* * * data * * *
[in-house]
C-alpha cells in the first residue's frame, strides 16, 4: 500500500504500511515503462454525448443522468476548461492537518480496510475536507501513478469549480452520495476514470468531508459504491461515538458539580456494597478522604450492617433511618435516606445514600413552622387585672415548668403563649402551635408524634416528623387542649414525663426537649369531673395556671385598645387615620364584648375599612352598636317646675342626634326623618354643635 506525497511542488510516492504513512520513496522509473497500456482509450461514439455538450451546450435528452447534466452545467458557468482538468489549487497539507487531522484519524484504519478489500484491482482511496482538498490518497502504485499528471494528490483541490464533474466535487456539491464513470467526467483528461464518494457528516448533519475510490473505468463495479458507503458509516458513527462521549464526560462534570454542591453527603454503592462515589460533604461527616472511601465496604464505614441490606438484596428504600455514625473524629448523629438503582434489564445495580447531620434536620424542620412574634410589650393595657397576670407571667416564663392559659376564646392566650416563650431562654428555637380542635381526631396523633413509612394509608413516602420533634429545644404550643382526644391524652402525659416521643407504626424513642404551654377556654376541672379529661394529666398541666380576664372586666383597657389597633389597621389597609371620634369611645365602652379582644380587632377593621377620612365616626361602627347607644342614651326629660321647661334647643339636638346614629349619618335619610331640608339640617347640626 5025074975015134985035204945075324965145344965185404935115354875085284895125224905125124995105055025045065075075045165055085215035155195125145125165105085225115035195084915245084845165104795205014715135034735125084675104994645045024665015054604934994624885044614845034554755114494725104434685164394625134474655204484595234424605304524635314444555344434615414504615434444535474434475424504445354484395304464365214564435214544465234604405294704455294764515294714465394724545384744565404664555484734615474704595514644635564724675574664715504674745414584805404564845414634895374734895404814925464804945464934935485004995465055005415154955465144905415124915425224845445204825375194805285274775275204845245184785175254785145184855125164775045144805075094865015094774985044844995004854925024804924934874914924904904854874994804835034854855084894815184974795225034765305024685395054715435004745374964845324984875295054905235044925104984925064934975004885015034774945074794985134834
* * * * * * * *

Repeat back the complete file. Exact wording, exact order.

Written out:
[in-house]
C-alpha cells in the first residue's frame, strides 16, 4: 500500500504500511515503462454525448443522468476548461492537518480496510475536507501513478469549480452520495476514470468531508459504491461515538458539580456494597478522604450492617433511618435516606445514600413552622387585672415548668403563649402551635408524634416528623387542649414525663426537649369531673395556671385598645387615620364584648375599612352598636317646675342626634326623618354643635 506525497511542488510516492504513512520513496522509473497500456482509450461514439455538450451546450435528452447534466452545467458557468482538468489549487497539507487531522484519524484504519478489500484491482482511496482538498490518497502504485499528471494528490483541490464533474466535487456539491464513470467526467483528461464518494457528516448533519475510490473505468463495479458507503458509516458513527462521549464526560462534570454542591453527603454503592462515589460533604461527616472511601465496604464505614441490606438484596428504600455514625473524629448523629438503582434489564445495580447531620434536620424542620412574634410589650393595657397576670407571667416564663392559659376564646392566650416563650431562654428555637380542635381526631396523633413509612394509608413516602420533634429545644404550643382526644391524652402525659416521643407504626424513642404551654377556654376541672379529661394529666398541666380576664372586666383597657389597633389597621389597609371620634369611645365602652379582644380587632377593621377620612365616626361602627347607644342614651326629660321647661334647643339636638346614629349619618335619610331640608339640617347640626 5025074975015134985035204945075324965145344965185404935115354875085284895125224905125124995105055025045065075075045165055085215035155195125145125165105085225115035195084915245084845165104795205014715135034735125084675104994645045024665015054604934994624885044614845034554755114494725104434685164394625134474655204484595234424605304524635314444555344434615414504615434444535474434475424504445354484395304464365214564435214544465234604405294704455294764515294714465394724545384744565404664555484734615474704595514644635564724675574664715504674745414584805404564845414634895374734895404814925464804945464934935485004995465055005415154955465144905415124915425224845445204825375194805285274775275204845245184785175254785145184855125164775045144805075094865015094774985044844995004854925024804924934874914924904904854874994804835034854855084894815184974795225034765305024685395054715435004745374964845324984875295054905235044925104984925064934975004885015034774945074794985134834